Jacobi method

In numerical linear algebra, the Jacobi method is an iterative algorithm for determining the solutions of a strictly diagonally dominant system of linear equations. Each diagonal element is solved for, and an approximate value is plugged in. The process is then iterated until it converges. This algorithm is a stripped-down version of the Jacobi transformation method of matrix diagonalization. The method is named after Carl Gustav Jacob Jacobi.




be a square system of n linear equations, where:


Then A can be decomposed into a diagonal component D, a lower triangular part L and an upper triangular part U:


The solution is then obtained iteratively via


where   is the kth approximation or iteration of   and   is the next or k + 1 iteration of  . The element-based formula is thus:


The computation of   requires each element in x(k) except itself. Unlike the Gauss–Seidel method, we can't overwrite   with  , as that value will be needed by the rest of the computation. The minimum amount of storage is two vectors of size n.


Input: initial guess   to the solution, (diagonal dominant) matrix  , right-hand side vector  , convergence criterion
Output: solution when convergence is reached
Comments: pseudocode based on the element-based formula above

while convergence not reached do
    for i := 1 step until n do
        for j := 1 step until n do
            if j ≠ i then


The standard convergence condition (for any iterative method) is when the spectral radius of the iteration matrix is less than 1:


A sufficient (but not necessary) condition for the method to converge is that the matrix A is strictly or irreducibly diagonally dominant. Strict row diagonal dominance means that for each row, the absolute value of the diagonal term is greater than the sum of absolute values of other terms:


The Jacobi method sometimes converges even if these conditions are not satisfied.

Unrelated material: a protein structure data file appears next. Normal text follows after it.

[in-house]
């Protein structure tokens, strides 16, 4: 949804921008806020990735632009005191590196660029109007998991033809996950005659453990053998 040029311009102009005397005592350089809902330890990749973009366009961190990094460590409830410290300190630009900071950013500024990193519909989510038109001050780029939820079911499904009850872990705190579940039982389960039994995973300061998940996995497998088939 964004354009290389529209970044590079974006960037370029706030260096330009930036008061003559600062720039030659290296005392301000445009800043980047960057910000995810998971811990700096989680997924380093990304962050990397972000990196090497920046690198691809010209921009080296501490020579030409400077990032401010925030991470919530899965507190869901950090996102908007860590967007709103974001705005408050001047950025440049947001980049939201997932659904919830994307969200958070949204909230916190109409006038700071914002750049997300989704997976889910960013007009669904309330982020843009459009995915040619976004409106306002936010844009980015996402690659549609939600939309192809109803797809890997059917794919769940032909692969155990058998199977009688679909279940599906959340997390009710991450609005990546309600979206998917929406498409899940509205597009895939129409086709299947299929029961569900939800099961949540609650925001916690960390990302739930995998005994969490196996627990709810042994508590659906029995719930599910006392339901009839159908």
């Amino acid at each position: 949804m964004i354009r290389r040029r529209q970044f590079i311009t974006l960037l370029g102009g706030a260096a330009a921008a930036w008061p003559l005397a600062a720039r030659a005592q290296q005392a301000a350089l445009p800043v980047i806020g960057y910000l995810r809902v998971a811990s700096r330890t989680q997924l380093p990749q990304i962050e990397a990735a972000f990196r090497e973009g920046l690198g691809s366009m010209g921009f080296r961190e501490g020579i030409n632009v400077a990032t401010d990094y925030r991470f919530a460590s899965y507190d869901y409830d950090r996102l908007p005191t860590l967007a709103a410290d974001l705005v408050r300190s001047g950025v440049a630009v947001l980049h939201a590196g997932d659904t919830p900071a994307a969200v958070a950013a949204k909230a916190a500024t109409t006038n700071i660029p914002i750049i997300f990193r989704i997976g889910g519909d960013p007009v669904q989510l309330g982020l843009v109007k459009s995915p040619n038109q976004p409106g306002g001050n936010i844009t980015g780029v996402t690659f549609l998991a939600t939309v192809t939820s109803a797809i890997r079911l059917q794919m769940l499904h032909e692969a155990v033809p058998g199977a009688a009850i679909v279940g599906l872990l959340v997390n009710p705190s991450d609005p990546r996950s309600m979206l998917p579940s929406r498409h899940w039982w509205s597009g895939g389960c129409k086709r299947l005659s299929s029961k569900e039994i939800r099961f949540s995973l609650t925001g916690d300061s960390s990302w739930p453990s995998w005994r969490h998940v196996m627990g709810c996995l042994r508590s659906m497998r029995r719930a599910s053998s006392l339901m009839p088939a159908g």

Note that the Jacobi method does not converge for every symmetric positive-definite matrix. For example



Example 1Edit

A linear system of the form   with initial estimate   is given by


We use the equation  , described above, to estimate  . First, we rewrite the equation in a more convenient form  , where   and  . From the known values


we determine   as


Further,   is found as


With   and   calculated, we estimate   as  :


The next iteration yields


This process is repeated until convergence (i.e., until   is small). The solution after 25 iterations is


Example 2Edit

Suppose we are given the following linear system:


If we choose (0, 0, 0, 0) as the initial approximation, then the first approximate solution is given by


Using the approximations obtained, the iterative procedure is repeated until the desired accuracy has been reached. The following are the approximated solutions after five iterations.

0.6 2.27272 -1.1 1.875
1.04727 1.7159 -0.80522 0.88522
0.93263 2.05330 -1.0493 1.13088
1.01519 1.95369 -0.9681 0.97384
0.98899 2.0114 -1.0102 1.02135

The exact solution of the system is (1, 2, −1, 1).

Example 3 using Python and NumPyEdit

The following numerical procedure simply iterates to produce the solution vector.

def jacobi(A, b, x_init, epsilon=1e-10, max_iterations=500):
    D = np.diag(np.diag(A))
    LU = A - D
    x = x_init
    D_inv = np.diag(1 / np.diag(D))
    for i in range(max_iterations):
        x_new = np.dot(D_inv, b - np.dot(LU, x))
        if np.linalg.norm(x_new - x) < epsilon:
            return x_new
        x = x_new
    return x

# problem data
A = np.array([
    [5, 2, 1, 1],
    [2, 6, 2, 1],
    [1, 2, 7, 1],
    [1, 1, 2, 8]
b = np.array([29, 31, 26, 19])

# you can choose any starting vector
x_init = np.zeros(len(b))
x = jacobi(A, b, x_init)

print("x:", x)
print("computed b:", np.dot(A, x))
print("real b:", b)

Produces the output:

x: [3.99275362 2.95410628 2.16183575 0.96618357]
computed b: [29. 31. 26. 19.]
real b: [29 31 26 19]

Weighted Jacobi methodEdit

The weighted Jacobi iteration uses a parameter   to compute the iteration as


with   being the usual choice.[1] From the relation  , this may also be expressed as


Convergence in the symmetric positive definite caseEdit

In case that the system matrix   is of symmetric positive-definite type one can show convergence.

Let   be the iteration matrix. Then, convergence is guaranteed for


where   is the maximal eigenvalue.

The spectral radius can be minimized for a particular choice of   as follows


where   is the matrix condition number.

See alsoEdit


  1. ^ Saad, Yousef (2003). Iterative Methods for Sparse Linear Systems (2nd ed.). SIAM. p. 414. ISBN 0898715342.

External linksEdit